October 2, 2014

Frank O'Hara


Frank O’Hara [USA]
1926-1966
 

Frank O’Hara was born at Maryland General Hospital in Baltimore on March 27, 1926. He grew up in Grafton, Massachusetts, attending  St. John’s High School. He studied piano at Boston’s New England Conservatory from 1941-1944.

     During World War II O’Hara served in the South Pacific and in Japan as a sonar-operator on the destroyer USS Nicholas.

     After the war, taking advantage of the veteran benefits, he attended Harvard University, sharing a room with artist and writer Edward Gorey. Although he majored in music and worked on his own compositions, he attended classes irregularly, developing interests in philosophy and theology, while writing in off hours. At Harvard, O’Hara began publishing poems, in the Harvard Advocate and became a friend of rising poet John Ashbery. Changing his major, O’Hara graduated in 1950 with a degree in English.
     The poet went on to attend graduate school at the University of Michigan in Ann Arbor, winning a Hopwood Award while attending school there. He received his M.A. in English literature in 1951, moving to New York City with his roommate and off and on lover, Joe LeSueur. In New York, O’Hara began teaching at The New School.
     In Manhattan, O’Hara quickly developed the large number of friends and admirers, many of them artists, musicians, and writers. He soon became active in the art world, writing as a reviewer for Artnews. At the same time he became an employee for the Museum of Modern Art, selling postcards at the admissions desk. In 1960, however, he was hired as an Assistant Curator of Painting and Sculpture Exhibitions, a position he would retain for the rest of his short life.

     In the early morning of July 24, 1966, O’Hara was stuck in the dark by a jeep on Fire Island beach, after a beach taxi in which he had been riding with friends broke down. He was buried in Green River Cemetery on Long Island, with funeral euologies delivered by Larry Rivers, Bill Berkson, Edwin Denby, and museum head René d’Harnoncourt.
      Although O’Hara wrote poems throughout his short life, he often treated them in nonchalant manner, dedicating them to friends and giving them away or storing them in the midst of books and other papers. His work, although far more complexly structured that many readers and critics had perceived, appeared as autobiographically centered. Even close friends often treated his works somewhat dismissively, Ashbery claiming to have witnessed his friend “Dashing the poems off at odd moments—in his office at the Museum of Modern Art, in the street at lunchtime or even in a room full of people—he would put them away in drawers and cartons and half forget them.”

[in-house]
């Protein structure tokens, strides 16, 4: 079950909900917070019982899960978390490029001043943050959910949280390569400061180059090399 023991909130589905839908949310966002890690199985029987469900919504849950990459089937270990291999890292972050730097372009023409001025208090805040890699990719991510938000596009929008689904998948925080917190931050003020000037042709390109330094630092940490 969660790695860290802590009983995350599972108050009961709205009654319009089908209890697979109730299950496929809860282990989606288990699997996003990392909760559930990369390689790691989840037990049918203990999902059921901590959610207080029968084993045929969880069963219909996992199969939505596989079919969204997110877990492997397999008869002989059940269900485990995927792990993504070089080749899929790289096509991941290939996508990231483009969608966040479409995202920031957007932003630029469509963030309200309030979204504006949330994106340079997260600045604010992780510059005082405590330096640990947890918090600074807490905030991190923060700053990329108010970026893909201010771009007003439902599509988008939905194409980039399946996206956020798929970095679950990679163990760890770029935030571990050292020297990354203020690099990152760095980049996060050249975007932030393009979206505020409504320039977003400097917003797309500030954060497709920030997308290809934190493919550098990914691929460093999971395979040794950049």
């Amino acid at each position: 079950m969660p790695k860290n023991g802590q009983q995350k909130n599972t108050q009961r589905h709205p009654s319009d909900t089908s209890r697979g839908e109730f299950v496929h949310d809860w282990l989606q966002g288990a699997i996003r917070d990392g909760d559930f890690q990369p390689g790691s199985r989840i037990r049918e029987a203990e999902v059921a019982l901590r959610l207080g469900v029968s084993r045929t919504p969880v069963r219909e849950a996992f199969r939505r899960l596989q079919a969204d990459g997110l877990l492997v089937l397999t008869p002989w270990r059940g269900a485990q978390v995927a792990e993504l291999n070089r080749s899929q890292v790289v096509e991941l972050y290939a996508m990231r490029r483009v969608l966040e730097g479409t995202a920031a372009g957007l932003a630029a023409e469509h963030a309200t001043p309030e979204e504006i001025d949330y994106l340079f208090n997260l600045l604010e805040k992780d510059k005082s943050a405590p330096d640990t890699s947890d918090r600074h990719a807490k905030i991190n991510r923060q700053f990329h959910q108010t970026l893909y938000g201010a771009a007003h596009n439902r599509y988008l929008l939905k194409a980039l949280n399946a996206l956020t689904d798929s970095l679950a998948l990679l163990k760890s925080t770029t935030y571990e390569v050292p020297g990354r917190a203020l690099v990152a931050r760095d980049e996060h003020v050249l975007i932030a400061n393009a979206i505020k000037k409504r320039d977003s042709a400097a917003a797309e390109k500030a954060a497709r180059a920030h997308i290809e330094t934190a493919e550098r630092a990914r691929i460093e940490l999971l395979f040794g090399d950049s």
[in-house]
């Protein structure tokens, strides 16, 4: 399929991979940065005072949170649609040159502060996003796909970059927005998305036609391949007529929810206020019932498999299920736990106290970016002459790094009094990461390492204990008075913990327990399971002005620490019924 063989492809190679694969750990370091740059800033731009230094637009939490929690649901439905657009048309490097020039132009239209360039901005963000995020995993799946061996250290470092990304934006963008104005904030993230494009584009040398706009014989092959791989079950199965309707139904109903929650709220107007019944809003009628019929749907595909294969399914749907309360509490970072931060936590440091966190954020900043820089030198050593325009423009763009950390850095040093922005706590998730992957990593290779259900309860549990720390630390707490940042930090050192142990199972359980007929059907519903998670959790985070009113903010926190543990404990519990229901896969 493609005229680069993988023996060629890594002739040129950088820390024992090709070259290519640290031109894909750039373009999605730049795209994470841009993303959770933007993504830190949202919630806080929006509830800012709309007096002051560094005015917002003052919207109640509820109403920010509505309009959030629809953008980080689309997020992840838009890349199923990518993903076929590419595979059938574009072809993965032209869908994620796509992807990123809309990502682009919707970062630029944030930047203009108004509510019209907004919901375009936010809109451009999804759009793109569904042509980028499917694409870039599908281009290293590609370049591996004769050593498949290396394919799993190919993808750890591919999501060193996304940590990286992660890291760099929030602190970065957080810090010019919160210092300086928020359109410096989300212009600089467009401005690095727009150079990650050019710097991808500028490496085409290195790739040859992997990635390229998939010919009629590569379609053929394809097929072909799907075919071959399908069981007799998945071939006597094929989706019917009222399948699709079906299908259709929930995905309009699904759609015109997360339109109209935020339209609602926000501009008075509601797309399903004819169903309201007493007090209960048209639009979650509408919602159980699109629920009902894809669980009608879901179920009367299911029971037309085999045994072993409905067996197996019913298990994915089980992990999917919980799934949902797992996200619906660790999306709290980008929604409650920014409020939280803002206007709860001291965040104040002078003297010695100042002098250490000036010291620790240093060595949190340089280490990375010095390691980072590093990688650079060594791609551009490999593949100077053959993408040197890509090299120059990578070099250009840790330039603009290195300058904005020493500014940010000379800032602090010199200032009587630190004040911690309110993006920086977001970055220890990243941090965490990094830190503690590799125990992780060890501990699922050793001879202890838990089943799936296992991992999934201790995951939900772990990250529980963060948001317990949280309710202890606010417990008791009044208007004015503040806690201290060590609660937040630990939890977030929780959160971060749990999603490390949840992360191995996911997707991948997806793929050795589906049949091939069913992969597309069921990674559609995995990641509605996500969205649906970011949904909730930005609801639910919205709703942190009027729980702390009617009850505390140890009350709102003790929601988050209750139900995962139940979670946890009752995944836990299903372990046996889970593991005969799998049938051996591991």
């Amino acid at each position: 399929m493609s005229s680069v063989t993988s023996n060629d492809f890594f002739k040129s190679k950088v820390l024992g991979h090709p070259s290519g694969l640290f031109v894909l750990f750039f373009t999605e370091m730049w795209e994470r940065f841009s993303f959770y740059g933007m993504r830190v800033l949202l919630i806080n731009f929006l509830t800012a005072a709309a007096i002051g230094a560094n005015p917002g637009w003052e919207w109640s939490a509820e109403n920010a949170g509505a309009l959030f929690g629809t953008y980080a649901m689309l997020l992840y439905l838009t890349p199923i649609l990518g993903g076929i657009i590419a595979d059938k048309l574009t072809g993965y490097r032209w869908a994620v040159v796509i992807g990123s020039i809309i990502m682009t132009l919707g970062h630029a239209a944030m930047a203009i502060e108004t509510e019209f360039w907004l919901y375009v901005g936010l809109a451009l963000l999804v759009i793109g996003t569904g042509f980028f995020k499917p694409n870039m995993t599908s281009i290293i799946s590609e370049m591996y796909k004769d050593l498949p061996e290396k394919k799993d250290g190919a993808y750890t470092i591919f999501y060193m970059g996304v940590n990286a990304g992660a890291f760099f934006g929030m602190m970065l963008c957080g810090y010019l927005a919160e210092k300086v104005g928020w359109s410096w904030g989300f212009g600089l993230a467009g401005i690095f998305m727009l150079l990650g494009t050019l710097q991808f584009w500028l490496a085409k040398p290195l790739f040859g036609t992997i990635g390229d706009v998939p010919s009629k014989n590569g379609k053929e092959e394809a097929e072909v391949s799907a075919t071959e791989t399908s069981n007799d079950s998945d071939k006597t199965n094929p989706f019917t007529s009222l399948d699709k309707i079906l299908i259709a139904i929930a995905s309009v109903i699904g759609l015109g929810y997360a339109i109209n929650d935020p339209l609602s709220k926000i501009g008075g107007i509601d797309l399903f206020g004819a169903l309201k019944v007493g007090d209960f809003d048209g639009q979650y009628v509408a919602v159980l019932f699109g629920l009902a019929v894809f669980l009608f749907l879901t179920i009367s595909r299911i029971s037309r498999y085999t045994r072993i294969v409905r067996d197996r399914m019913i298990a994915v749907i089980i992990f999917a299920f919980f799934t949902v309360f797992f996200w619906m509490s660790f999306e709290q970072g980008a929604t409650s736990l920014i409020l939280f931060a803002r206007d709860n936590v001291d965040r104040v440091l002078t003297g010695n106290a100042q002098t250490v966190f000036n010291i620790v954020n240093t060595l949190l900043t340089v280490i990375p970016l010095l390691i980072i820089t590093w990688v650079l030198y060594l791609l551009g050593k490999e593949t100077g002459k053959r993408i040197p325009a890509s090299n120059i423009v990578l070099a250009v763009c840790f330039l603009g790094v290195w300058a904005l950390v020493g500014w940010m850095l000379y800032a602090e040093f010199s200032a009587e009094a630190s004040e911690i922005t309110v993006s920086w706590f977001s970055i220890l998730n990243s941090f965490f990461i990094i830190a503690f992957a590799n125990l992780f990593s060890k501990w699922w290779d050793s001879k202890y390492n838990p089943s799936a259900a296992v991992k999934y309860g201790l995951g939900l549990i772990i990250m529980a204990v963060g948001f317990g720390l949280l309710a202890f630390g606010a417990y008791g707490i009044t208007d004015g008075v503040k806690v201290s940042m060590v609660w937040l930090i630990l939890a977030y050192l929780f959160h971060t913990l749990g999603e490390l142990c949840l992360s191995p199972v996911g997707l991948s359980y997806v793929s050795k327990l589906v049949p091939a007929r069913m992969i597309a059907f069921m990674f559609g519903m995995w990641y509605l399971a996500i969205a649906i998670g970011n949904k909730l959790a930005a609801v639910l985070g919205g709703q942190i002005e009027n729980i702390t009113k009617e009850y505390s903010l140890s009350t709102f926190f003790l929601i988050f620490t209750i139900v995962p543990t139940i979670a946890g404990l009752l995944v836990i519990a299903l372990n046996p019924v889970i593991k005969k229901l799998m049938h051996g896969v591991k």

Such a non-serious viewpoint was also promulgated by O’Hara’s own comments. For example, in 1959, he wrote a mock manifesto (originally published in Yugen in 1961), Personism: A Manifesto, in which he explains his position on formal structure: "I don't ... like rhythm, assonance, all that stuff. You just go on your nerve. If someone's chasing you down the street with a knife you just run, you don't turn around and shout, 'Give it up! I was a track star for Mineola Prep.'" He continues, "As for measure and other technical apparatus, that's just common sense: if you're going to buy a pair of pants you want them to be tight enough so everyone will want to go to bed with you. There's nothing metaphysical about it." He claims that on August 27, 1959, while talking LeRoi Jones (Amiri Baraka), he founded a movement called Personism which may be "the death of literature as we know it."

   "It does not have to do with personality or intimacy, far from it! But to give you a vague idea, one of its minimal aspects is to address itself to one person (other than the poet himself), thus evoking overtones of love without destroying love's life-giving vulgarity, and sustaining the poet's feelings toward the poem while preventing love from distracting him into feeling about the person."